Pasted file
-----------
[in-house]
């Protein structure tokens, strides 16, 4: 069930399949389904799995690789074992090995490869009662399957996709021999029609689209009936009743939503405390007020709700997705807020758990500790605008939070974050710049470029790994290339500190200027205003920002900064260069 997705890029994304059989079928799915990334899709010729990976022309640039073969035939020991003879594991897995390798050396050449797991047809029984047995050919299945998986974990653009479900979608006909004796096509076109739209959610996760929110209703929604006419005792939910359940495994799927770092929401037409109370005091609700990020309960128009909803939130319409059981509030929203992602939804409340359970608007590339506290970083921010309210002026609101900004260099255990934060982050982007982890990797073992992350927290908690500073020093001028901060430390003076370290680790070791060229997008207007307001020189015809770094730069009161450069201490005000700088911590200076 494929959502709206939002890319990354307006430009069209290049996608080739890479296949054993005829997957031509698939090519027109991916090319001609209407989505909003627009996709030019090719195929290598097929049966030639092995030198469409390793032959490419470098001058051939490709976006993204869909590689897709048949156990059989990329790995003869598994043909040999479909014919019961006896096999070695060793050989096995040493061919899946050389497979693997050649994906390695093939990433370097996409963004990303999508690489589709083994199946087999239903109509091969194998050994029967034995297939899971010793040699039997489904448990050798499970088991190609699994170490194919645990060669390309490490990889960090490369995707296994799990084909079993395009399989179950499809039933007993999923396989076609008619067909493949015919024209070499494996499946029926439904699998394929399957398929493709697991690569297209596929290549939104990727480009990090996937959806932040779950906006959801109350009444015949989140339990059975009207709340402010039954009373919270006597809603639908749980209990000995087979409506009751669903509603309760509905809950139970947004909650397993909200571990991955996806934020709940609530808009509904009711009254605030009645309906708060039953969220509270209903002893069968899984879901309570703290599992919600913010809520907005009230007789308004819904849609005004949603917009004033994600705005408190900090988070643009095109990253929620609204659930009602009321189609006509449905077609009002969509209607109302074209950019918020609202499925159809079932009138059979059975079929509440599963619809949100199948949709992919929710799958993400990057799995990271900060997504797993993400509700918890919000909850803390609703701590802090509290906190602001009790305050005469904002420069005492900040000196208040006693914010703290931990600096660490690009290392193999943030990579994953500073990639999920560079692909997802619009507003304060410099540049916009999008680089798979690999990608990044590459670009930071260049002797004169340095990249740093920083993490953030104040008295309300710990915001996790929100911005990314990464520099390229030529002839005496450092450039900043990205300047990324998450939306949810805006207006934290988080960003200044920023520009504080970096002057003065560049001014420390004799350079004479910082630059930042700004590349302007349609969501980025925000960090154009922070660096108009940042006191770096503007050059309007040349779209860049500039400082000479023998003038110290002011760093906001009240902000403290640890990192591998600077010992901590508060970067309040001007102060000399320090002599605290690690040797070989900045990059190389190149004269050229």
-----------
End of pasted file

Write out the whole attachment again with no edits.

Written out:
[in-house]
């Protein structure tokens, strides 16, 4: 069930399949389904799995690789074992090995490869009662399957996709021999029609689209009936009743939503405390007020709700997705807020758990500790605008939070974050710049470029790994290339500190200027205003920002900064260069 997705890029994304059989079928799915990334899709010729990976022309640039073969035939020991003879594991897995390798050396050449797991047809029984047995050919299945998986974990653009479900979608006909004796096509076109739209959610996760929110209703929604006419005792939910359940495994799927770092929401037409109370005091609700990020309960128009909803939130319409059981509030929203992602939804409340359970608007590339506290970083921010309210002026609101900004260099255990934060982050982007982890990797073992992350927290908690500073020093001028901060430390003076370290680790070791060229997008207007307001020189015809770094730069009161450069201490005000700088911590200076 494929959502709206939002890319990354307006430009069209290049996608080739890479296949054993005829997957031509698939090519027109991916090319001609209407989505909003627009996709030019090719195929290598097929049966030639092995030198469409390793032959490419470098001058051939490709976006993204869909590689897709048949156990059989990329790995003869598994043909040999479909014919019961006896096999070695060793050989096995040493061919899946050389497979693997050649994906390695093939990433370097996409963004990303999508690489589709083994199946087999239903109509091969194998050994029967034995297939899971010793040699039997489904448990050798499970088991190609699994170490194919645990060669390309490490990889960090490369995707296994799990084909079993395009399989179950499809039933007993999923396989076609008619067909493949015919024209070499494996499946029926439904699998394929399957398929493709697991690569297209596929290549939104990727480009990090996937959806932040779950906006959801109350009444015949989140339990059975009207709340402010039954009373919270006597809603639908749980209990000995087979409506009751669903509603309760509905809950139970947004909650397993909200571990991955996806934020709940609530808009509904009711009254605030009645309906708060039953969220509270209903002893069968899984879901309570703290599992919600913010809520907005009230007789308004819904849609005004949603917009004033994600705005408190900090988070643009095109990253929620609204659930009602009321189609006509449905077609009002969509209607109302074209950019918020609202499925159809079932009138059979059975079929509440599963619809949100199948949709992919929710799958993400990057799995990271900060997504797993993400509700918890919000909850803390609703701590802090509290906190602001009790305050005469904002420069005492900040000196208040006693914010703290931990600096660490690009290392193999943030990579994953500073990639999920560079692909997802619009507003304060410099540049916009999008680089798979690999990608990044590459670009930071260049002797004169340095990249740093920083993490953030104040008295309300710990915001996790929100911005990314990464520099390229030529002839005496450092450039900043990205300047990324998450939306949810805006207006934290988080960003200044920023520009504080970096002057003065560049001014420390004799350079004479910082630059930042700004590349302007349609969501980025925000960090154009922070660096108009940042006191770096503007050059309007040349779209860049500039400082000479023998003038110290002011760093906001009240902000403290640890990192591998600077010992901590508060970067309040001007102060000399320090002599605290690690040797070989900045990059190389190149004269050229």